November 12, 2008 / 12:37 AM / 12 years ago

Taiwan ex-president arrested in laundering probe

TAIPEI (Reuters) - Former Taiwan president Chen Shui-bian, a strong advocate of formal independence from China, was arrested on Wednesday in connection with money-laundering allegations he has described as political persecution.

Former Taiwan President Chen Shui-bian shows his handcuffed hands to the media while being sent from the prosecutors' office to the Taipei District Court November 11, 2008. Chen, an anti-China firebrand known for advocating Taiwan's independence from Beijing, was in custody on Tuesday after being questioned for most of the day about a money-laundering case. REUTERS/Stringer

Chen, 58, president from 2000 to 2008, was detained on Tuesday after being questioned for most of the day.

Following a night of deliberation, the Taipei district court arrested Chen and sent him to jail, a court official said. He is Taiwan’s first former president to be arrested.

Chen’s arrest, and suspicion surrounding others in the case, has cast a shadow over his Democratic Progressive Party, now the main opposition after its landslide defeat in legislative and presidential elections earlier this year.

Chen has cast himself as a victim in the case, saying the aggressive investigation is the result of behind-the-scenes pressure from the ruling Nationalist Party (KMT), whose policy of closer ties with China contrasts sharply contentious cross-strait relations under Chen’s administration.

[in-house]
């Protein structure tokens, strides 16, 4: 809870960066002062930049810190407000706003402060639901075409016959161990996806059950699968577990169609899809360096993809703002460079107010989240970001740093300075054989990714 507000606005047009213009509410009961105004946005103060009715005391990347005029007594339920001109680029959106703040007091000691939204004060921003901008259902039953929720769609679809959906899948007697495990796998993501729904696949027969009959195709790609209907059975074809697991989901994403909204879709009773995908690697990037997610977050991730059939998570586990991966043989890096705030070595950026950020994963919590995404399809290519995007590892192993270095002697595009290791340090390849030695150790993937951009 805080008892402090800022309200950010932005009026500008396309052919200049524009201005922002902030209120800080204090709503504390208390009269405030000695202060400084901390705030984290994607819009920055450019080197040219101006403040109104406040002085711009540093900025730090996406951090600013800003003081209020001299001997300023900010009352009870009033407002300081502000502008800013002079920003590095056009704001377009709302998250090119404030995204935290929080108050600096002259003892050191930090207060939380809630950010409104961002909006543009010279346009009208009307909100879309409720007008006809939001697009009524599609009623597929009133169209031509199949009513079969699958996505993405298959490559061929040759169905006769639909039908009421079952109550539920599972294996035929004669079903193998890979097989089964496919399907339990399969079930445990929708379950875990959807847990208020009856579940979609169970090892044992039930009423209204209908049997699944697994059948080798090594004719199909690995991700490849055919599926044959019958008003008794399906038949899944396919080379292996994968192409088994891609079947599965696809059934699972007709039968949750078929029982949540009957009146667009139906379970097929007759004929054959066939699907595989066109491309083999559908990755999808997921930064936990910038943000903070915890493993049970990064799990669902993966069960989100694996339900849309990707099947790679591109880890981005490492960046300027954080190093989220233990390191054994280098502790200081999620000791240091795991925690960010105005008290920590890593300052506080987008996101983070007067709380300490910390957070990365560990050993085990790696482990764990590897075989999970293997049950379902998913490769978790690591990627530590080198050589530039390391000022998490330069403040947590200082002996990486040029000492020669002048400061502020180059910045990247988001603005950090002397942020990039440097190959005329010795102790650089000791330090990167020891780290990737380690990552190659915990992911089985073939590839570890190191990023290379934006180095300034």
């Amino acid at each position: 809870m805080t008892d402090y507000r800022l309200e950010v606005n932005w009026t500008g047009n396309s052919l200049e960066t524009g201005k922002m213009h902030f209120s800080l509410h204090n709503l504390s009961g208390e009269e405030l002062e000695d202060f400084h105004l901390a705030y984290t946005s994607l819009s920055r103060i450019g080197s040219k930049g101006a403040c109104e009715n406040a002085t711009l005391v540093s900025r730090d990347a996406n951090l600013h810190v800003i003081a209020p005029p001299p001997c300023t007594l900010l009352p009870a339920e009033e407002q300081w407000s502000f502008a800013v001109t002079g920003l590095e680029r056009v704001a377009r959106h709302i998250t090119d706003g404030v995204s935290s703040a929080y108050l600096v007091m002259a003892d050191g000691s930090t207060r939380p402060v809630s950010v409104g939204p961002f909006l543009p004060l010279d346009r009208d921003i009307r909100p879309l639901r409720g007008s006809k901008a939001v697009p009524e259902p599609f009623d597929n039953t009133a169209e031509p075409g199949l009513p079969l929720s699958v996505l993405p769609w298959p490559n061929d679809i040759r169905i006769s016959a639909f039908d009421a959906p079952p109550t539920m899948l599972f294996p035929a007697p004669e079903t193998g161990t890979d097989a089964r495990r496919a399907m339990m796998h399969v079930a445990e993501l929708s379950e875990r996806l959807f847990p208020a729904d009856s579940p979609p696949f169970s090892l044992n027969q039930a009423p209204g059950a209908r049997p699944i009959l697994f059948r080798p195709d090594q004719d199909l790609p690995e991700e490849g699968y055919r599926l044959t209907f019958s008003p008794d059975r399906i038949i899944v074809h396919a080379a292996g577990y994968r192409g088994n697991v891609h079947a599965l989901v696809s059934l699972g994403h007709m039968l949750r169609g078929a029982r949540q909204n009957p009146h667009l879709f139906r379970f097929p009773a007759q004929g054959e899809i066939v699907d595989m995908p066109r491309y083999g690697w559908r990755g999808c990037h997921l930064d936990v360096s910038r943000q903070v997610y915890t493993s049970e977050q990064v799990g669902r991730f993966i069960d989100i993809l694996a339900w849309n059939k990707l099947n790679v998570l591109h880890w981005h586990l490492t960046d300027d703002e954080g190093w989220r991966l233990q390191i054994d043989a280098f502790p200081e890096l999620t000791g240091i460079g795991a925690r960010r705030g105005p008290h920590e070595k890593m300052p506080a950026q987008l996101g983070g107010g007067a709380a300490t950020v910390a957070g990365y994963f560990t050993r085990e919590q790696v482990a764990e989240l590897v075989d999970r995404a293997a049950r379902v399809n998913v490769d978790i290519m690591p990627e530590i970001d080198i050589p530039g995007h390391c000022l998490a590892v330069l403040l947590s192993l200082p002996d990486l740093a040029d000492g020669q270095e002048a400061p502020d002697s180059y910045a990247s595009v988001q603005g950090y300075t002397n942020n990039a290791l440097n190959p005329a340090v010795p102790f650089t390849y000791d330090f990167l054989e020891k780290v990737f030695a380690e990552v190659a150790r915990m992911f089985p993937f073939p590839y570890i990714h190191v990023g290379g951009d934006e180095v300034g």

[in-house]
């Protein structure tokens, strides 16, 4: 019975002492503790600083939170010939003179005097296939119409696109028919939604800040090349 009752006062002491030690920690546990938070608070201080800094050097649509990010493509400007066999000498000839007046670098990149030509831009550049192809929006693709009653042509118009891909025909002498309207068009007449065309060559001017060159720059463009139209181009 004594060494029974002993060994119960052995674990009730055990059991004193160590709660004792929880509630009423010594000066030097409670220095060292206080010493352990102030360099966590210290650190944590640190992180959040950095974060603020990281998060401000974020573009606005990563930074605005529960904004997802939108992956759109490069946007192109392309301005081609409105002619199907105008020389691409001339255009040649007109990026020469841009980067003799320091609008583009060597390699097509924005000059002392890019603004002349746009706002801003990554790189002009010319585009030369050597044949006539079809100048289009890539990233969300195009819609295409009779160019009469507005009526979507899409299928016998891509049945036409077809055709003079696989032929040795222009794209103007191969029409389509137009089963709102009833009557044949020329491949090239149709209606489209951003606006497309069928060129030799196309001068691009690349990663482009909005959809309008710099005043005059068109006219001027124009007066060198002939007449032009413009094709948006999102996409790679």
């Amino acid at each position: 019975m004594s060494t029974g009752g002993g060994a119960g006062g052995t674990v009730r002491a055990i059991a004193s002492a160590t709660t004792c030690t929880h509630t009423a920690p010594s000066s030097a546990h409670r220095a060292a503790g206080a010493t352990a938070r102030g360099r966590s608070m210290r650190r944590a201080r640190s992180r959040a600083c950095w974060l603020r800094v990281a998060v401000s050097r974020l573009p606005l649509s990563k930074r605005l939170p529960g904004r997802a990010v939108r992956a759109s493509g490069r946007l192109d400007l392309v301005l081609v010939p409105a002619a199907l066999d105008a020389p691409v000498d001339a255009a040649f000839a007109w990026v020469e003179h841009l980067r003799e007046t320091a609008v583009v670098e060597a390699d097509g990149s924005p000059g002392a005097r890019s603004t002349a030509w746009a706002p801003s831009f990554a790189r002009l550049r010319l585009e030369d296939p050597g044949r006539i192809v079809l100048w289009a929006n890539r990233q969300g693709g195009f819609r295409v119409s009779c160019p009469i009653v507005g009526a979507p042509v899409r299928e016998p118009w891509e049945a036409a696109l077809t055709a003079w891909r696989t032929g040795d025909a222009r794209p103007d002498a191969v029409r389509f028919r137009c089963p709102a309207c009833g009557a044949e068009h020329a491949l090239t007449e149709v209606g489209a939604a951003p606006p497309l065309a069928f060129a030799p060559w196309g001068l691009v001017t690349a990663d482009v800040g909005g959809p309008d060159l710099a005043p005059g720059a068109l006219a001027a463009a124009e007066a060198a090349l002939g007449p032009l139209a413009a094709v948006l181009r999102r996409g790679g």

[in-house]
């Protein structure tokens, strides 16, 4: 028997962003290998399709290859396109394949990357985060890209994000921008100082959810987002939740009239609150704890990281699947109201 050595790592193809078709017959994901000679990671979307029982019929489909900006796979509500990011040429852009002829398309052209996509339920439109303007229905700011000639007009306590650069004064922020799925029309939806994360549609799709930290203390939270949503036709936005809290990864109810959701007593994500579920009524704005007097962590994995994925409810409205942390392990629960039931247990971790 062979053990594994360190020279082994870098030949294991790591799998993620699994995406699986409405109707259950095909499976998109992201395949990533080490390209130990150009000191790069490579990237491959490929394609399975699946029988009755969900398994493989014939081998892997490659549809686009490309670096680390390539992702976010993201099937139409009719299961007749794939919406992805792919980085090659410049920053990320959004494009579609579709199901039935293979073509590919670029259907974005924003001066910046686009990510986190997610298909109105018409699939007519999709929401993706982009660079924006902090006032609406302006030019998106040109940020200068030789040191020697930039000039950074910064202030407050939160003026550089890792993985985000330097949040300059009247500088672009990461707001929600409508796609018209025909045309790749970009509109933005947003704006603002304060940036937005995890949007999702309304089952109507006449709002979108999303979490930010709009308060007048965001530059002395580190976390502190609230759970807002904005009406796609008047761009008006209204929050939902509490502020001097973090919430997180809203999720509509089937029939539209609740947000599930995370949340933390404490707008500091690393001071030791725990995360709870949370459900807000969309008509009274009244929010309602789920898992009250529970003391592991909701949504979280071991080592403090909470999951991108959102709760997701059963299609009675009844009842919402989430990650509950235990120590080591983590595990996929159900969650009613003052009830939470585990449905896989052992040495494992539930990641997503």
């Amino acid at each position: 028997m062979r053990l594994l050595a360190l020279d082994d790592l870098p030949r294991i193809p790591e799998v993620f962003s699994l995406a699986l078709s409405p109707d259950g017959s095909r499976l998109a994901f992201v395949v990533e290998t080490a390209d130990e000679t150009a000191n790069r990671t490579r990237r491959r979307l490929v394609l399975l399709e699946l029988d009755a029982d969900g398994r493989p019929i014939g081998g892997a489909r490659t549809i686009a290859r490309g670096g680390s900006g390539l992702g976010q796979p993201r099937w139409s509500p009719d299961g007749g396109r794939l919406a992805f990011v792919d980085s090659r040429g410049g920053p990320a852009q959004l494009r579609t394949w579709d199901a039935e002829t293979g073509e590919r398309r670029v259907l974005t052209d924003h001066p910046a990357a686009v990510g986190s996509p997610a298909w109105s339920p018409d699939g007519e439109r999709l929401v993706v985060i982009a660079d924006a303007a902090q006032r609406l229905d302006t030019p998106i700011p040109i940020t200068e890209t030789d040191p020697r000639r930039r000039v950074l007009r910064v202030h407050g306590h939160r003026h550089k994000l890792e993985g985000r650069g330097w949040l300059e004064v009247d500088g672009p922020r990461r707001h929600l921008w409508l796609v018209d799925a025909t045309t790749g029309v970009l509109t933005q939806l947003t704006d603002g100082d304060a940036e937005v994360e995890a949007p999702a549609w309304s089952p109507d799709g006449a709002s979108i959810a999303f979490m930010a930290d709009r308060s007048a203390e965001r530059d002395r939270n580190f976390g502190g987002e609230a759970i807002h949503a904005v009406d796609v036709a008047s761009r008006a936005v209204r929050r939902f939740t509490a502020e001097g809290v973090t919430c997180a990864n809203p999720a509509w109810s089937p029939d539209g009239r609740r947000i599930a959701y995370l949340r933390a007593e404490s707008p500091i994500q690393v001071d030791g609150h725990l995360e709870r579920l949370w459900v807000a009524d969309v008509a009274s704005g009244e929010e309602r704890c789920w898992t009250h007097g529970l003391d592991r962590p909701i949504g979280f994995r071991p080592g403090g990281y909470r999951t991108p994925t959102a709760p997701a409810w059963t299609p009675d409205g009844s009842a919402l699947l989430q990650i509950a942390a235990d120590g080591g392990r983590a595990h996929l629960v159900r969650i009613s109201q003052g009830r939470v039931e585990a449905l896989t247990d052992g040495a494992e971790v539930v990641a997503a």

The former first family is suspected of sending at least T$1 billion (19.7 million pounds) to Japan, the United States, the Cayman Islands, Singapore and Switzerland, among other places, the Supreme Court prosecutor’s office has told local media.

Photos of Chen filled the front pages of newspapers on Wednesday, his hands raised in the air to show off his handcuffs as he left the prosecutor’s office the day before.

“He’s spoken his viewpoint that this is political persecution and a political plot to get him,” his lawyer, Cheng Wen-lung, told reporters after the formal arrest.

But some analysts disagreed.

“They must have hard evidence, and it will hurt the DPP’s image for sure,” said George Tsai, a political science professor at Chinese Culture University in Taipei.

“I don’t know if it will cause social unrest or not,” Tsai said. “We might see minor demonstrations.”

Chen’s detention was widely reported in China’s media on Wednesday, although reports appeared to avoid overt editorial comment and stuck mostly to the facts in the case.

At the regular news conference of China’s State Council Taiwan Affairs Office on Wednesday, spokeswoman Fan Liqing called Chen’s comments that his arrest was the joint work of the Nationalists and Chinese Communist party “pure fabrication.”

China has claimed self-ruled Taiwan as its territory since the end of the Chinese civil war in 1949 and pledged to bring the island under its rule, by force if necessary.

Additional reporting by Chris Buckley in Beijing; Editing by David Fox

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